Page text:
66. Kanchi – Bijoy
67. Naachuni
68. Dwajatala

Reasons for Male Dominance in Chho:

As most of the dance items exhibit vim and vigour moods, in the earlier days this Chho dance had been performed only by the mole artists, even if, the role of female characters are also played by the male artists dressed in female costume. Apart from his own view Mohanta (1993:12) has analyzed about five basic causes responsible for the non-participation of female artists in Chho dance. These are the important factor accountable for their non-participation.

(a) Physical Labour:
Most of the dance items express the mood of vim and vigor and because of this these dance items are very painstaking and laborious in nature. For performing a dance item, an artiste has to practice regularly which gives pain to the delicate body of o female artiste.

(b) Degradation in Social Status:
In orthodox society an adult girl going to clubhouse or Akhara for practicing Chho dance or to go outside their village for performing Chho dance, is negatively viewed by the society. These girls are called as ‘Nachini’ – a dancing girl. Nobody agrees to marry a Nachini girl because of her free mixing with boys. Traditional people do not like their women to roam with dance troups and show their body to lustful eyes of men.

(c) Problem in Natural Expression:
In some of the dance items like, Premiko – Premika, Nishith – Milan etc. both the male and female characters jointly express some erotic moods. As because all these male dancers are belonging to their own village and sometimes, from their own kin and relatives, they would not like to dance with the female members of their own relatives. Secondly the grown up girt or elderly girl would not feel easy to express such type of dance items in front of the elderly mole members of their family and relatives.

(d) To Protect from Unsociable Activities:
As discussed above, the rural and tribal people of Mayurbhanj are very orthodox in nature. Looking towards the fast growing crime in society and unsociable activities happening in the day-today life, the parents do not allow to go their matured girls outside their houses which indirectly cause the non-participation of female artists in Chho dance.

(e) Disturbances in Education:
Presently all the parents are interested for female education and accordingly they are sending their girls to schools and colleges. To face their daily routine work and high competition the girls are also spending their time in studying various subjects. As Chho dance needs a regular practice, it makes disturbances in their study. Because of this some guardians do not allow their girls to take part in Chho dance.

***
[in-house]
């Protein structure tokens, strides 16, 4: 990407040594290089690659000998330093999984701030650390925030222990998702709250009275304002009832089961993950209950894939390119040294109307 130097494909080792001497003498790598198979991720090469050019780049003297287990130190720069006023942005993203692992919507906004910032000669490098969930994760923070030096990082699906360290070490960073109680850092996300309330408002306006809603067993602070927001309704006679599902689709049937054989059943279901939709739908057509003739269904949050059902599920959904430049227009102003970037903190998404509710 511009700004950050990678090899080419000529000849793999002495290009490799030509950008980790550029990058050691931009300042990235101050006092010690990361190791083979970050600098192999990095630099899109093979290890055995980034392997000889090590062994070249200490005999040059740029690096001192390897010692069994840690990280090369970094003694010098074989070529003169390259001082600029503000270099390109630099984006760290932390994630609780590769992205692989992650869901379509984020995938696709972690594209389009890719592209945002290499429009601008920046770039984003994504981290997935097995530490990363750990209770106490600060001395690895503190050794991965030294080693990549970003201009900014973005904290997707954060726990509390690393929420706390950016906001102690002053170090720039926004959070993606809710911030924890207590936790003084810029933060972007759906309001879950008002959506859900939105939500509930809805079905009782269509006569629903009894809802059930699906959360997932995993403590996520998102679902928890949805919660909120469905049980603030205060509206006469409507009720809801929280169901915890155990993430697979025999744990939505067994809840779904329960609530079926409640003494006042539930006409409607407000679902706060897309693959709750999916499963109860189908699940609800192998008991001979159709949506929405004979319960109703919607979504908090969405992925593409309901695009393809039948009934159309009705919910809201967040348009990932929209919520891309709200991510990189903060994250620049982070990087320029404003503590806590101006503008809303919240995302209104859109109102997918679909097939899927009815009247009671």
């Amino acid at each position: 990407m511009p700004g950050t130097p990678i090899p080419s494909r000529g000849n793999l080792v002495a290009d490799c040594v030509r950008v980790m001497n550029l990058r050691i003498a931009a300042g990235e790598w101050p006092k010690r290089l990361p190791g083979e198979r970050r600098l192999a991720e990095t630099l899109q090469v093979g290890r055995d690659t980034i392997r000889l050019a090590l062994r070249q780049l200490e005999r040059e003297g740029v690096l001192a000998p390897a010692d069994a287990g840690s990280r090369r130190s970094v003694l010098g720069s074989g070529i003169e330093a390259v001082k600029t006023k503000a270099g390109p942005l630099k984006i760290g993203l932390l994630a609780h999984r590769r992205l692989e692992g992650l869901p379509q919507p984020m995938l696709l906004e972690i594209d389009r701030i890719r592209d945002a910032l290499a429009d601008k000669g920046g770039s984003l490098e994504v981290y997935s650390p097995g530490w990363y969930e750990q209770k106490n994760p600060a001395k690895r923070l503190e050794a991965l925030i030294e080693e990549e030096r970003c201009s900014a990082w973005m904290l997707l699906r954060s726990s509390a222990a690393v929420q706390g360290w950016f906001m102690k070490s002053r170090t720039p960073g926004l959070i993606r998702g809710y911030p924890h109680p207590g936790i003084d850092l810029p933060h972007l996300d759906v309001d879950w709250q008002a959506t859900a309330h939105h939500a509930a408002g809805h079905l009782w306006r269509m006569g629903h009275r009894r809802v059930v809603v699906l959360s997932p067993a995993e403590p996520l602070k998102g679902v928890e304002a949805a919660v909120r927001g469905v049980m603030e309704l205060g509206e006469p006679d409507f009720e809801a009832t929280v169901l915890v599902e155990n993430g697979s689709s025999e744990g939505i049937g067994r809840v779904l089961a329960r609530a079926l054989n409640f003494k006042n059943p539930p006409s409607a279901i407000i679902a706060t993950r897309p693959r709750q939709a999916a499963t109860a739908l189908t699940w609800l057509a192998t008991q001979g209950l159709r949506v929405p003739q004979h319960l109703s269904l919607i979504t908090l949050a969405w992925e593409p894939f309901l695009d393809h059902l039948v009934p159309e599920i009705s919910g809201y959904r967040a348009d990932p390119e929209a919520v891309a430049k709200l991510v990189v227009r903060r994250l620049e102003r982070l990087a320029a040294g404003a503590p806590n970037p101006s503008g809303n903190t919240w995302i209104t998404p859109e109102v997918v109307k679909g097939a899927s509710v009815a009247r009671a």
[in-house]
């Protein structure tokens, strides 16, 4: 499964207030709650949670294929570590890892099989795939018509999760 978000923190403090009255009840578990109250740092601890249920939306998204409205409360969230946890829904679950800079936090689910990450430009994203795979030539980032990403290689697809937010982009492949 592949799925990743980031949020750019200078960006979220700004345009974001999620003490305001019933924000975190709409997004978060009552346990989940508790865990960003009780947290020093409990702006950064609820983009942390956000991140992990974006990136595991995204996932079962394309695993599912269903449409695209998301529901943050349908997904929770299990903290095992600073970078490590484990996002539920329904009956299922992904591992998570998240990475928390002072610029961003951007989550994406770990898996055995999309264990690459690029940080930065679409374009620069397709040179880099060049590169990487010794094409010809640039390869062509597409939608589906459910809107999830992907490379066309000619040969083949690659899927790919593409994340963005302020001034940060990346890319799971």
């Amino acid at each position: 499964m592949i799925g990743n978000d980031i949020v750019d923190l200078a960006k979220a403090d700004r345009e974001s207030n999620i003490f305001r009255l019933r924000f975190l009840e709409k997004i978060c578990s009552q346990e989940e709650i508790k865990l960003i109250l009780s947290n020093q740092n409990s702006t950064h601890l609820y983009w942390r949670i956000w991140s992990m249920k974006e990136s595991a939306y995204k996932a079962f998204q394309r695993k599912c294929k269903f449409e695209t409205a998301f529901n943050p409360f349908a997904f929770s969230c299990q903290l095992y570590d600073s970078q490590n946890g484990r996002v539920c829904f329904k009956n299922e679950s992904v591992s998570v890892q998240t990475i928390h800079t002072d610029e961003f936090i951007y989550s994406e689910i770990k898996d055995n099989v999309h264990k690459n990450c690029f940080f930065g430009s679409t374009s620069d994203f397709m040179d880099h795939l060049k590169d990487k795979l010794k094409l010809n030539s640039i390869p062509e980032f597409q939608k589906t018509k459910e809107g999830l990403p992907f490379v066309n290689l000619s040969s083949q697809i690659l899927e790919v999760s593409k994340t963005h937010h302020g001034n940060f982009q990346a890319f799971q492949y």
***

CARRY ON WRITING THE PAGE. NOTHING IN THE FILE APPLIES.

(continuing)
(f) Disturbances in Domestic Work:
Until her marriage a girl in a rural family of Mayurbhanj gives a major economic support to her parental family. She helps her mother in her day-to-day household works. This participation in household activities indirectly becomes training for the girl, which gives idea to manage herself in in-laws house after her marriage. A girl should prove to be good homemaker not public entertainer.

New Trends:

Now with changed environment, people have accepted girl’s participation as a source of income. Chho dance has been widely acclaimed. Many Chho Nrutya Prathisthan or dance schools have been established and they are interested to include female artists and train them accordingly. These female artists are also trying their best to perform a good and attractive dance. Viewers also like to see female role to be played by women. The orthodox social views are now melting.

To falsify the concepts of non-participation of female artists in Chho dance, Mohanta (1995:31-32) has opined that "Many persons, even if those who are very closely related to the Chho dance believed that, Chho is such a dance which only express the mood of vim and vigour and hence there is no place for female artists. But from the close study of its Tobkas and Ulfies it is evident that, out of the six tobkas half of the tobkas i.e. Sada, Lohra and Muda tobkas express Loashya mood, whereas others like Dhew, Duba and Uska tobkas express Tandava mood. Like this, out of the 36 Ulfies practised in present time, almost half of the Ulfies express Laashya mood." Now-a-days many of the female artists are exhibiting their dance at different places and getting rewards. Example may be cited from Sulachana Mohanta, a female artiste of Chitrada Chho Nritya Pratistha, who performed wonderful dance in Tamuria Krishna at Banga Sanskriti Sammelan in 1973 at Calcutta and received prize from the honorary President of India (Mahato, 1987:49). The other renowned female Chho dancers are Sumitra Devi, Bimbadhari Sahu, Molly Mohanta, Dipti Das, Usha Mohanta, Susila Mohanta, Jayanti Mohanta and Malabati Mohanta (Mohanta 1995:32).

Photographs : By the Author
Illustrations :
References :